Wildlife & Forest Conservation

In Vermont State’s Wildlife & Forest Conservation Bachelor of Science program, you can explore your passion for the conservation of forested landscapes, wildlife, and critical habitats while developing field and analytical skills within the backdrop of the built-in conservation culture of the Green Mountain State of Vermont.

A step outside of your classroom takes you into the forests and streams that provide ample active learning and exploring opportunities. A B.S. in Wildlife and Forest Conservation — founded on coursework in biology, ecology, land management, and public policy — prepares you for conservation jobs and careers with government agencies, environmental non-profit organizations, or research institutions. With a wildlife conservation degree, you will graduate prepared for a variety of conservation jobs and ready to analyze and manage natural systems for long-term resilience.

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Amanda Ley

Assistant Director of Admissions


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Why Study Wildlife & Forest Conservation at Vermont State?

  • Financial Stability: Do what you love to do and earn a decent living with a degree in Wildlife & Forest Conservation that prepares you for a wide range of positions in government, industry, and the nonprofit sector. The average salary for conservation scientists is $63,750, according to the U.S. Bureau of Labor Statistics.
  • Small Class Sizes: With our intimate classes taught by expert faculty, you’ll have the opportunity to be a leader in the classroom, get to know your peers, and benefit from personalized attention from your professors.

What You’ll Learn
Vermont State’s program will prepare you for a diversity of environmental conservation jobs and give you a solutions-focused mindset to make an impact in your field after you graduate.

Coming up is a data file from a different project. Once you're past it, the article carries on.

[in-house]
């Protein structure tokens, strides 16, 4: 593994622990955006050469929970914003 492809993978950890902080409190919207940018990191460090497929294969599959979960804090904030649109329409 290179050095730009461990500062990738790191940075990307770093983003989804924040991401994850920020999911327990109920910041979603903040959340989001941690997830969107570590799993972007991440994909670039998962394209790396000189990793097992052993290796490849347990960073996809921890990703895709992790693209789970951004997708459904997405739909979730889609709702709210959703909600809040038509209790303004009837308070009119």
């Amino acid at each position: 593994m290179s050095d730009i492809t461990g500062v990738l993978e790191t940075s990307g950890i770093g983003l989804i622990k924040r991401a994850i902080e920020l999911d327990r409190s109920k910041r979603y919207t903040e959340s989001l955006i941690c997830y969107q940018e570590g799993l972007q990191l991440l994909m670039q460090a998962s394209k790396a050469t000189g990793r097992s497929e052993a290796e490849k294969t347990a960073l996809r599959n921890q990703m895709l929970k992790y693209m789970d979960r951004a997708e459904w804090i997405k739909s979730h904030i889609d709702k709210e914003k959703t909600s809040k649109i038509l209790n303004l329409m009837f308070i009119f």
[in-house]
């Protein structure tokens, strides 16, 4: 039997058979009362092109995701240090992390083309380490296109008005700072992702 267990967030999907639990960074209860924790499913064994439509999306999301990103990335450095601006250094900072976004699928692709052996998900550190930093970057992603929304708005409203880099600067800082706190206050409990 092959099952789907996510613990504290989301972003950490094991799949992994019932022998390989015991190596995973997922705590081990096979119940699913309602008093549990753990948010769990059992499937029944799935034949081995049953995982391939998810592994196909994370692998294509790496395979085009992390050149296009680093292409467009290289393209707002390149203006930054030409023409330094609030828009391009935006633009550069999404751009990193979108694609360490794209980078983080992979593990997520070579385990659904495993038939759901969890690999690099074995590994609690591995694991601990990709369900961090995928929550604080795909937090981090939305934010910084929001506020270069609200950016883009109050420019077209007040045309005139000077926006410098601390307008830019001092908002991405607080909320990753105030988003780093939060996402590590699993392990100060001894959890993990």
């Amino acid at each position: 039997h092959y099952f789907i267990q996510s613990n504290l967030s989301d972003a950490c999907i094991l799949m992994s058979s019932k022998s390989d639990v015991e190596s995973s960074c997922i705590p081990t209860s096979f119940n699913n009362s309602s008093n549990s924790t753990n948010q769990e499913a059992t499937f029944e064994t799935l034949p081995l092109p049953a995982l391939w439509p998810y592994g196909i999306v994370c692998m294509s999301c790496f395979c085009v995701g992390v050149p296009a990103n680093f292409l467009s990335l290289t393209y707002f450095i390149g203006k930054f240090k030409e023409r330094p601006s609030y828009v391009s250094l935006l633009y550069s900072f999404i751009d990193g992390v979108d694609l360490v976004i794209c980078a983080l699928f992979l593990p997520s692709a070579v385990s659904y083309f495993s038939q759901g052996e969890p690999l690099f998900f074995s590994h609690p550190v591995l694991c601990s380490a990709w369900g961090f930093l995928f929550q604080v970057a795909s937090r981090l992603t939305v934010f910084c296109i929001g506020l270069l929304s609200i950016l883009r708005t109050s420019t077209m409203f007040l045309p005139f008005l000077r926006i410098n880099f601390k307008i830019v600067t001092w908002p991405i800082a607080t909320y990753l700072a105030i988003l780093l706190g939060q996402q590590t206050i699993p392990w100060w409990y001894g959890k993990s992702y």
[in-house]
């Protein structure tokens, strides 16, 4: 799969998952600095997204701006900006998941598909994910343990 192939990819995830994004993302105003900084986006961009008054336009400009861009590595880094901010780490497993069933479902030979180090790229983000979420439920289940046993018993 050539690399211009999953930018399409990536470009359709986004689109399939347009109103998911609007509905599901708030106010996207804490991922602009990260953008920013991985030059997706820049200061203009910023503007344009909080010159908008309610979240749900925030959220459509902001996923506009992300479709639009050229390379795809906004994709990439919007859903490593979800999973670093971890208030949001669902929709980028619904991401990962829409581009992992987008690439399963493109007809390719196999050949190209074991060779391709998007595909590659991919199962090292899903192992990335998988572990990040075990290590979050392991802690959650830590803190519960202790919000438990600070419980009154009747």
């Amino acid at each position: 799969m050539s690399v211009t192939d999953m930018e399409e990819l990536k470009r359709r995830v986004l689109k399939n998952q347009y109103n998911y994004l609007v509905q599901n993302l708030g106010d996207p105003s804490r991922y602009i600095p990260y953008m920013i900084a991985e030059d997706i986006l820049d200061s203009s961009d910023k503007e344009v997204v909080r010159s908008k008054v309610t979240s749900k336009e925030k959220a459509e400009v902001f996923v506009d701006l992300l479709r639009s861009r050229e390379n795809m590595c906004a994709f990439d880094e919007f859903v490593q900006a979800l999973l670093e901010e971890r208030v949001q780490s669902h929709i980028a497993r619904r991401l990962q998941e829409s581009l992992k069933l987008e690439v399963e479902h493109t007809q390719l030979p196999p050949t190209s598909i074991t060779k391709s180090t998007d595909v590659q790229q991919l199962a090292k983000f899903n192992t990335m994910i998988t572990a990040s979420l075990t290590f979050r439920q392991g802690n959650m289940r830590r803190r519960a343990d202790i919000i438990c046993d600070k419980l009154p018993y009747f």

• Hands-on field and quantitative skills: You will identify important forest species, learn the value of reading a landscape and how to map it, and collect and analyze data in ongoing research projects.
  • Broad knowledge through interdisciplinary courses: Your classes will strengthen your critical-thinking and writing skills and provide a well-rounded perspective on conservation and related environmental issues.
  • Problem-solving at the human-nature interface: We’ll challenge you to find outside-the-box solutions to today’s — and tomorrow’s — conservation challenges.

Outside the Classroom, in the Community
You will make connections through a diverse network of local organizations dedicated to land stewardship and conservation. And with our travel courses, you can broaden your experiences and skills outside of Vermont and the U.S.

Through internships, career coaching, independent research projects with faculty, and invited guest speakers, you’ll grow your network of professional contacts to start your career.

The Perfect Landscape
Vermont’s diverse natural landscapes provide great access to a variety of ecosystems. Students have taken advantage of many in-the-field learning opportunities, including tree-planting and invasive species removal restoration projects with watershed and land trust organizations, field trips led by experts from the State of Vermont, and land management partnerships with private landowners.

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Sample Courses

  • Introduction to Field Conservation
  • Conservation Biology & Biogeography
  • Natural History & Identification of Woody Plants
  • Introduction to Geographic Information Systems
  • Forest Ecology
  • Wildlife Ecology & Management
  • Conservation Internship

Meet Our Faculty

Professor of Biology

  • Lyndon Campus

Associate Professor

  • Johnson Campus

Associate Professor of Biology

  • Castleton Campus

Ready to Take the Next Step?